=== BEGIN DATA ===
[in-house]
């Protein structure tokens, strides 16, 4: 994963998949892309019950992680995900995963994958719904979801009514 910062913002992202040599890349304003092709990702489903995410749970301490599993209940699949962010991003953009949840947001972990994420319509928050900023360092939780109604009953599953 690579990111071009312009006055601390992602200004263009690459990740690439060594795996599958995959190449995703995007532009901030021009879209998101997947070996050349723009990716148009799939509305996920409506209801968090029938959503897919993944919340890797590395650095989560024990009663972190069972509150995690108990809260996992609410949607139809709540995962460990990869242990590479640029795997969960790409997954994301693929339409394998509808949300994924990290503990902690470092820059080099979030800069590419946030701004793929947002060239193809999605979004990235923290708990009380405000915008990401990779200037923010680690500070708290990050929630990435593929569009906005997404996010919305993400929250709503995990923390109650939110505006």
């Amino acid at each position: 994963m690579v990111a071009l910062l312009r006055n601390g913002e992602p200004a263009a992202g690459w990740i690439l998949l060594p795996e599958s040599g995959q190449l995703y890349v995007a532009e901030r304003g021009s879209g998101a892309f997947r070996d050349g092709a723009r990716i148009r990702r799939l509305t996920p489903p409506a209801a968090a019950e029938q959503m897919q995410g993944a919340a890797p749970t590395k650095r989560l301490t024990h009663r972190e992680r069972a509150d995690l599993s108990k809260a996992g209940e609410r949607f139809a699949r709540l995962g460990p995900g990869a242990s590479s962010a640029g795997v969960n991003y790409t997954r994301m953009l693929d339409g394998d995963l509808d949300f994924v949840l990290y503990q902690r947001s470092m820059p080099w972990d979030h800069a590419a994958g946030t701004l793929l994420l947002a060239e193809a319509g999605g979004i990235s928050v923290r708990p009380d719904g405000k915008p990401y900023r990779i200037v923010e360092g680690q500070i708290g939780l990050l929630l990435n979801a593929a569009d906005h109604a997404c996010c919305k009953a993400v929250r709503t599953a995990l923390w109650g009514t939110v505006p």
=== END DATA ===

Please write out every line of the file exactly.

[in-house]
């Protein structure tokens, strides 16, 4: 994963998949892309019950992680995900995963994958719904979801009514 910062913002992202040599890349304003092709990702489903995410749970301490599993209940699949962010991003953009949840947001972990994420319509928050900023360092939780109604009953599953 690579990111071009312009006055601390992602200004263009690459990740690439060594795996599958995959190449995703995007532009901030021009879209998101997947070996050349723009990716148009799939509305996920409506209801968090029938959503897919993944919340890797590395650095989560024990009663972190069972509150995690108990809260996992609410949607139809709540995962460990990869242990590479640029795997969960790409997954994301693929339409394998509808949300994924990290503990902690470092820059080099979030800069590419946030701004793929947002060239193809999605979004990235923290708990009380405000915008990401990779200037923010680690500070708290990050929630990435593929569009906005997404996010919305993400929250709503995990923390109650939110505006």
């Amino acid at each position: 994963m690579v990111a071009l910062l312009r006055n601390g913002e992602p200004a263009a992202g690459w990740i690439l998949l060594p795996e599958s040599g995959q190449l995703y890349v995007a532009e901030r304003g021009s879209g998101a892309f997947r070996d050349g092709a723009r990716i148009r990702r799939l509305t996920p489903p409506a209801a968090a019950e029938q959503m897919q995410g993944a919340a890797p749970t590395k650095r989560l301490t024990h009663r972190e992680r069972a509150d995690l599993s108990k809260a996992g209940e609410r949607f139809a699949r709540l995962g460990p995900g990869a242990s590479s962010a640029g795997v969960n991003y790409t997954r994301m953009l693929d339409g394998d995963l509808d949300f994924v949840l990290y503990q902690r947001s470092m820059p080099w972990d979030h800069a590419a994958g946030t701004l793929l994420l947002a060239e193809a319509g999605g979004i990235s928050v923290r708990p009380d719904g405000k915008p990401y900023r990779i200037v923010e360092g680690q500070i708290g939780l990050l929630l990435n979801a593929a569009d906005h109604a997404c996010c919305k009953a993400v929250r709503t599953a995990l923390w109650g009514t939110v505006p």